Put together a half dozen pieces of this DIY fun furniture for kids, and your child will have endless play ideas. Made from just one simple box construction, the pieces are great for pretend games, the right size to use as table and chairs.
The Campbell Kids appeared in Campbell’s Soup advertising for decades, always with those little round faces. Here, see dozens of vintage toys, cups and more with their images, find out how they began, and meet the artist!
Wonder Horses and other horse ride-on toys made kids’ dreams come true! There were different styles & sizes for all ages of children – and for decades, they were among the most popular requests made of Santa. Here’s a look!
The Humpty Dumpty pinball machine was released in 1947, and was the first machine to include flippers the player could move, which required more skill – and that ushered in a whole new era of vintage pinball machines.
The original vintage Slinky toy was an all-metal spring that thrilled kids by ‘walking’ down stairs. Invented by accident back in the forties, it’s one of the classic toys that has stood the test of time.
Take a look back at some of the most popular vintage 1970s cereals that we loved – including many discontinued products we still miss. (And don’t forget about the free toys that were inside kids’ cereal boxes!)
Look back at these cute vintage Tinkerbell manicure kits, BO-PO (Brush-on, peel-off) nail polish and other beauty treats marketed to little girls back in the ’70s and ’80s. Lots of memories here!
The basic concept hasn’t changed much in 100 years, but vintage Erector Sets like these are still popular, still inspiring creativity, and still being used to build everything from mini roller coasters to motorized robots.
Back in the seventies and eighties, these vintage Fisher-Price dolls enchanted millions of little kids. They were available in a few different sizes, styles and colors, and you could get them a lot of different outfits.
A look back: Some of the best buys in antique toys (from 1974) Article from American Home, December 1974 Antique toys are double-barreled delights. They
These vintage Sew Magic & Sew Perfect toys were working sewing machines that let kids do real sewing, but without having to use needle and thread by hand.
Hopefully, these vintage 1970s Playskool toys, dolls, ride-ons and more will bring back some happy memories! They may also remind you of a simpler time, when most toys were joyfully kid-powered.
Find some elegantly vintage Easter egg crafts and artsy inspiration right here! The ideas may be old, but they’ll probably seem new to you.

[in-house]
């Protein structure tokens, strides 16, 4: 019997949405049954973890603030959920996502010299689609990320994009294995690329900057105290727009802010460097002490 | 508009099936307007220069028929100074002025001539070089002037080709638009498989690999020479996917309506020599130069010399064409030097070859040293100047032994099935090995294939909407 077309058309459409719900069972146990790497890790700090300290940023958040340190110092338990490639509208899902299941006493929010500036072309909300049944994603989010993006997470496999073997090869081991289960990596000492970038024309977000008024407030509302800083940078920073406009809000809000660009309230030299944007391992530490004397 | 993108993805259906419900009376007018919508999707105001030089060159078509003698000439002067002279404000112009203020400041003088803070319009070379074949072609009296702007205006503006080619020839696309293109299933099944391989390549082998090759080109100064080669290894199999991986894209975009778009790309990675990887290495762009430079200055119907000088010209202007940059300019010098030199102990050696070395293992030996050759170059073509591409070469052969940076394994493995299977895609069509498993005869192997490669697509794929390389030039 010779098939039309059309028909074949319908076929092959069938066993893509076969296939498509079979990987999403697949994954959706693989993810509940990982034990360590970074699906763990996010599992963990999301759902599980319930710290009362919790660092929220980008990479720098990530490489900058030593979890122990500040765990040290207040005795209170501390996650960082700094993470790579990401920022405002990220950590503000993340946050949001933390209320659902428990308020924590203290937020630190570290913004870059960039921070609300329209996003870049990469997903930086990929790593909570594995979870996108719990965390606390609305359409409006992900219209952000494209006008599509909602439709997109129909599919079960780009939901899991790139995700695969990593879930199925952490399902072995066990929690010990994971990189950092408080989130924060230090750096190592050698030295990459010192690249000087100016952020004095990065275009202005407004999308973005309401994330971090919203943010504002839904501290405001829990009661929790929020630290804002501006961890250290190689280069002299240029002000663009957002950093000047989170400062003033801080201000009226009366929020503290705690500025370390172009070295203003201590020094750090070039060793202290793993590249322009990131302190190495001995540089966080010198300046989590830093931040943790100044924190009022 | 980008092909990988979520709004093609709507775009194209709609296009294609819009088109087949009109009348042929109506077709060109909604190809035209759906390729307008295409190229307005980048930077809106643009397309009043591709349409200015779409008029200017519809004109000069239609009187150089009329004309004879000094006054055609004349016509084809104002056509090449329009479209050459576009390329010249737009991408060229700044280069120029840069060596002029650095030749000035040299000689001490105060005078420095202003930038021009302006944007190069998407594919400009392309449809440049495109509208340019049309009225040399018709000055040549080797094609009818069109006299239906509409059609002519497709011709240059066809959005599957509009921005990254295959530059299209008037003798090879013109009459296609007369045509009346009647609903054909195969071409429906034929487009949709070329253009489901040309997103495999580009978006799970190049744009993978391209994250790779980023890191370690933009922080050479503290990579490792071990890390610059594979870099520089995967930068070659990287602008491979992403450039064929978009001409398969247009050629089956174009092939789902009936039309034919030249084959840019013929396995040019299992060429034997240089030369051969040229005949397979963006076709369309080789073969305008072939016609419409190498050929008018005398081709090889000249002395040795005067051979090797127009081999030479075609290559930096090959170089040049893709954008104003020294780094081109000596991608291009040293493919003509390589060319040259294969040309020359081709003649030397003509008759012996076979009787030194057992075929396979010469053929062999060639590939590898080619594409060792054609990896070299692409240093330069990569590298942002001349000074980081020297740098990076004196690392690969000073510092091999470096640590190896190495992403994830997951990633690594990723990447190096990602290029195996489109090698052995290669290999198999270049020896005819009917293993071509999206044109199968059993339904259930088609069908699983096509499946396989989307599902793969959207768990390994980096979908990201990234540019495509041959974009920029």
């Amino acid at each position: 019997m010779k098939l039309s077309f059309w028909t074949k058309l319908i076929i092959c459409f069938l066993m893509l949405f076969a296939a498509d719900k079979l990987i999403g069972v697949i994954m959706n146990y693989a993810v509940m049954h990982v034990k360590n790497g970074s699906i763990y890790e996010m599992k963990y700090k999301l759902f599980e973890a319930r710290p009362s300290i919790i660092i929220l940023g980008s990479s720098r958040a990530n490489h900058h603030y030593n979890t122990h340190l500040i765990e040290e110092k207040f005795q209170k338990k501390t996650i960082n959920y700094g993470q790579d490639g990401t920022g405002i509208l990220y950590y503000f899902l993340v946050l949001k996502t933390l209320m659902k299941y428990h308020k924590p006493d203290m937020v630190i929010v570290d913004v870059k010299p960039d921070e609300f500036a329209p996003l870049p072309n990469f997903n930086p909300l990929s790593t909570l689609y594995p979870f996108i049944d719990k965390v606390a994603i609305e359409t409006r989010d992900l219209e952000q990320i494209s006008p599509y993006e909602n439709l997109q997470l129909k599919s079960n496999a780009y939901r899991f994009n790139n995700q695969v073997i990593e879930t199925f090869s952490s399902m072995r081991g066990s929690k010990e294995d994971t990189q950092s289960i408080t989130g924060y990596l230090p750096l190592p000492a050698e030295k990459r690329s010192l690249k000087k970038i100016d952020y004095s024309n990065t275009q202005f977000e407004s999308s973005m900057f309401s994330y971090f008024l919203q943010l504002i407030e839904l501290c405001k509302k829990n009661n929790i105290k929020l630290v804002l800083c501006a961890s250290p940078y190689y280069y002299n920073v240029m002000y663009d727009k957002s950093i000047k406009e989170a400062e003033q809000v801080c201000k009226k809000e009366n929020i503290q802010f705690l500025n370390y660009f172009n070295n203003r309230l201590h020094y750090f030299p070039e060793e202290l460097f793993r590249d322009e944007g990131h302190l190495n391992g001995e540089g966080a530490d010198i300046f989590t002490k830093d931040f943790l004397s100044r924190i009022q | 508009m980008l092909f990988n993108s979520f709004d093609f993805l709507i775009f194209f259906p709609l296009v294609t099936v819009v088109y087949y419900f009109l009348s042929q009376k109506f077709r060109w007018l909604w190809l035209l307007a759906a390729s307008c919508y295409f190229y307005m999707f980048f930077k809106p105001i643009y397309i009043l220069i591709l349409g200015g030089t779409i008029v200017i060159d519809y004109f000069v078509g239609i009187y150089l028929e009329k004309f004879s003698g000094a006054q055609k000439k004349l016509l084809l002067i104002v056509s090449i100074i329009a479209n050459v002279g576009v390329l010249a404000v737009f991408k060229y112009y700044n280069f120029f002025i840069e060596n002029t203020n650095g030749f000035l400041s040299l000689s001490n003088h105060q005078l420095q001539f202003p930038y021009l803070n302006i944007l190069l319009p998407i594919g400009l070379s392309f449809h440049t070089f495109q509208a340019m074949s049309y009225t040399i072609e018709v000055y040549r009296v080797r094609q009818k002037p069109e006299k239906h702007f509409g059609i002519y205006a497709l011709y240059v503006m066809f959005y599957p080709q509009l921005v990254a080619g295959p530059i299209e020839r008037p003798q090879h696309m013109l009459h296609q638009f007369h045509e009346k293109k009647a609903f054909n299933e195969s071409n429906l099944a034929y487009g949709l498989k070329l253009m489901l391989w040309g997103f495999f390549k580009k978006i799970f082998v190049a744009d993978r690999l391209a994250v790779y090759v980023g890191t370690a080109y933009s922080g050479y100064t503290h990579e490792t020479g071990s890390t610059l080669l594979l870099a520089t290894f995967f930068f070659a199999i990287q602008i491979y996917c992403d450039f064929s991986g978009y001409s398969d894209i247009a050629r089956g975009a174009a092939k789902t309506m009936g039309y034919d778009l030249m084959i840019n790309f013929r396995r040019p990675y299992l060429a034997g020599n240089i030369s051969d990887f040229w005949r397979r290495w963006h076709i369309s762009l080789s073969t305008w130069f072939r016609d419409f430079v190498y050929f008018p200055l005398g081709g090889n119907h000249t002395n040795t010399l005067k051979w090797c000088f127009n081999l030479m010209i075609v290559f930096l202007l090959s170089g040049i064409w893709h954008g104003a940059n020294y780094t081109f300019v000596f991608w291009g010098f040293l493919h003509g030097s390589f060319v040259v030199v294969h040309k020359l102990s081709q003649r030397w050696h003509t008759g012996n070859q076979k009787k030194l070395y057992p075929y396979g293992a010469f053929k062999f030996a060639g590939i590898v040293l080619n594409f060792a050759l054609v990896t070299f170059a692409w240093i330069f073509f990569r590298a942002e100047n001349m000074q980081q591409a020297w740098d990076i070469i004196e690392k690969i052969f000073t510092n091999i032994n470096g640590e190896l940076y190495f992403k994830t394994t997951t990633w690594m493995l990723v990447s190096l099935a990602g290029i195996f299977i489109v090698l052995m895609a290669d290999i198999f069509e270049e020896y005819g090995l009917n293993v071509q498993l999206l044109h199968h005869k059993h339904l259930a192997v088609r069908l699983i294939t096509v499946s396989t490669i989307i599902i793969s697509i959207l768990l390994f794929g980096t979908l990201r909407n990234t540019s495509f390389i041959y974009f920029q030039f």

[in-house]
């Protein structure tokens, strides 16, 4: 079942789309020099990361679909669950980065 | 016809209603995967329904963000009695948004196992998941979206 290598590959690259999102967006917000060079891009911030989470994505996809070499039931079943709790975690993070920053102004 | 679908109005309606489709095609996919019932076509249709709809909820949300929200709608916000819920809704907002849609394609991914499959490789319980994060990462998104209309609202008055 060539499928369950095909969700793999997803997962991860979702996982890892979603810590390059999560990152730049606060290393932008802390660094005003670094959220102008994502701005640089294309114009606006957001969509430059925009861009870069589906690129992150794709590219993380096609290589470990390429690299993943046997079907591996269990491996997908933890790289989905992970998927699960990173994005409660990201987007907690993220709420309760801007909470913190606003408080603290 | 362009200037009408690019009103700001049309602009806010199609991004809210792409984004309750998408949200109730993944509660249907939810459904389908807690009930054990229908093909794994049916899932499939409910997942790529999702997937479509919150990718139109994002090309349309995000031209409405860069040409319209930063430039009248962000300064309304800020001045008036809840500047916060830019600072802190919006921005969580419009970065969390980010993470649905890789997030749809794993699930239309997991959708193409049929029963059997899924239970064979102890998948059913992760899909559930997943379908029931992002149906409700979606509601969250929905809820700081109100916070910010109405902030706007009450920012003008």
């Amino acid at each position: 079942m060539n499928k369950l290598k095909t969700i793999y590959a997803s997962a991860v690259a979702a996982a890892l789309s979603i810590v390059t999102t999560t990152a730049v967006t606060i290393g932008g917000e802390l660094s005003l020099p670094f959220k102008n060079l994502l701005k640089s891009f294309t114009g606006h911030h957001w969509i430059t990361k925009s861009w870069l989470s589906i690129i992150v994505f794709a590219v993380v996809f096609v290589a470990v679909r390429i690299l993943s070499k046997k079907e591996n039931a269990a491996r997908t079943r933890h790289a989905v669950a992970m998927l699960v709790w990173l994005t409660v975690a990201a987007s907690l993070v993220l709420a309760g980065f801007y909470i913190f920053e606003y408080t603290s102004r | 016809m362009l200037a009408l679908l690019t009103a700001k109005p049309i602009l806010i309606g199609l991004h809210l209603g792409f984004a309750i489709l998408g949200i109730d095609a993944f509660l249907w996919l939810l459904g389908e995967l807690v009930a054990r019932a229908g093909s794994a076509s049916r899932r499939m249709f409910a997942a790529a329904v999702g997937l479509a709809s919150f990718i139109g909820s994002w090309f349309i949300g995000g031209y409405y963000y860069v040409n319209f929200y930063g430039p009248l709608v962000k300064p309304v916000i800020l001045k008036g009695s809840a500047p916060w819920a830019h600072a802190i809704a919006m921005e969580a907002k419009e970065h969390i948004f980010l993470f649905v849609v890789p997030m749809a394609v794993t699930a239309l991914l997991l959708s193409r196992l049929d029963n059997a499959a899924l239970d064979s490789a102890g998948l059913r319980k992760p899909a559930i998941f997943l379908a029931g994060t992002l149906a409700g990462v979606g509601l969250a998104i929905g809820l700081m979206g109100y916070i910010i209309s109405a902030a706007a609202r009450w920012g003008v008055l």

Brach’s Easter candy from the ’60s included chocolate malt & chocolate creme eggs, marshmallow-filled chicks and rabbits, and tiny jelly bird eggs.
Somewhere in that golden haze after Sesame Street, there was a little TV show called New Zoo Revue. Take a look back to that oh-so-retro kids’ show here!
What’s a Nauga? In the 1960s, the people behind Naugahyde vinyl upholstery found the unlikely answer. It turns out that the Nauga was an adorable monster-like mascot who made furniture a lot more fun.
Back in the seventies, you weren’t considered ‘in’ in some circles if you didn’t have a Pet Rock – the perfect pet. Here, look back at a few of the most popular ‘breeds,’ and find out the history of this silliness.
Starting when vintage portable radios were finally small enough to be carried in the 1950s, through when they got almost too big to carry in the ’80s, here’s a little sound history of AM & FM radios from the days of transistors onward.
How many of these cool vintage scratch-n-sniff stickers do you remember seeing? Can you vividly recall their scents, too? Here’s a look back at a collection of more than 50 of the decals.
This creative collection of ideas came from Crayola, the famous crayon maker, back in the 1950s. They suggest some simple old-fashioned ways for kids to have quiet fun at home with crayons and paper.
Take a look back at these vintage jewelry boxes that were so popular, including some with fold-out storage and – of course – spinning ballerinas.
Called “the world’s greatest toy catalog,” vintage FAO Schwarz toy catalogs like this gives you a peek at what children of all ages loved to play with back in the sixties.
Check out these old school toys: vintage ’80s Playskool play sets, which kids could use to imagine and build their own mini worlds.
Remember apple head dolls – an early American craft with folk art roots that was popular again in the ’60s and ’70s? Find out how to make these shrunken apple dolls, and more about the art of dollmaking.